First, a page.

Friday, April 5, 2019

Weekend Wanderings (Part 1) ... Harrisville

This past Sunday I joined a group* for a photography hike in the Harrisville and Martha Furnace area of the Pine Barrens.

We met at Harrisville lake on an overcast afternoon. It had been raining in the morning and the forecast had been varying throughout the day. But for a bit of 'spitting' from the clouds we stayed dry.

One of the attractions for me was that James Pullaro, a Pine Barrens historian, was leading the hike and would be pointing out and discussing points of historical significance. I had been to the Harrisville ruins before, but on my own.

Some ruins are obvious, even if I didn't know what they were.

Clearly this was a human built structure. The foundation of a building.

But this one, which was the school house:

Or this, the owner's "mansion" (mansions were much smaller a couple of centuries ago):

Were not obviously the imprint of structures to me. But thanks to James I now have a search image for such "structure fossils".

The structure in front of the fence is an artisan well which is still functional. It was dug in 1866 because the water then being used contained to high a level of iron. The well hit good water approximately 180 feet down. But they didn't stop drilling, and further down the iron content increased, ruining the well.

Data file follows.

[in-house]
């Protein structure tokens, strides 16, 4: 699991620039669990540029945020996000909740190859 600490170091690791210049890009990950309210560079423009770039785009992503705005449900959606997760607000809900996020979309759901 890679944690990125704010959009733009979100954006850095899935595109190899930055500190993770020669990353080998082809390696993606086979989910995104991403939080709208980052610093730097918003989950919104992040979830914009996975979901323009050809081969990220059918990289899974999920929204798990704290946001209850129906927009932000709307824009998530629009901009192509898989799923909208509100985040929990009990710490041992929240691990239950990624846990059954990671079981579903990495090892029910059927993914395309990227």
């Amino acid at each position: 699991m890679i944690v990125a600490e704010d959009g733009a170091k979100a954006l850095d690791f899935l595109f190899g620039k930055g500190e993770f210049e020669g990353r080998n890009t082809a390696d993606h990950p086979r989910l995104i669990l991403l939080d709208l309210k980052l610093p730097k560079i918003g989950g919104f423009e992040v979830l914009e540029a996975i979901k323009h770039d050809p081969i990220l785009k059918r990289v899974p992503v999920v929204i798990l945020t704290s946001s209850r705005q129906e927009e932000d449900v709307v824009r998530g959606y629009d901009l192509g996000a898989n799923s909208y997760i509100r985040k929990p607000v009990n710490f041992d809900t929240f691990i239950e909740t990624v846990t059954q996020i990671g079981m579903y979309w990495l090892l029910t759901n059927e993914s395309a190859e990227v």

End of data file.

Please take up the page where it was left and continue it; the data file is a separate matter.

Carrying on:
Behind the fence are the ruins of the paper mill.

Another non-obvious to me site is the canal above, dug by hand, for the mill.

This is another part of the canal.

And this is the road not taken, which has more 'fossils' of the buildings of the town of Harrisville. A destination for another day.

🚶‍♂️  📸  🚶‍♂️  📸  🚶‍♂️

* The group is "Bog Iron Outdoors", or "BIO", which is a Facebook group dedicated to high quality photography of the Pinelands National Reserve and adjoining areas. And what is nice about this group is that it is a politics free zone. It was started by the fellow shown wandering into my image below, Robert Barnes Laucks.

The group has outings on a regular basis but I've only been able to enjoy one other, which I blogged about here and here.

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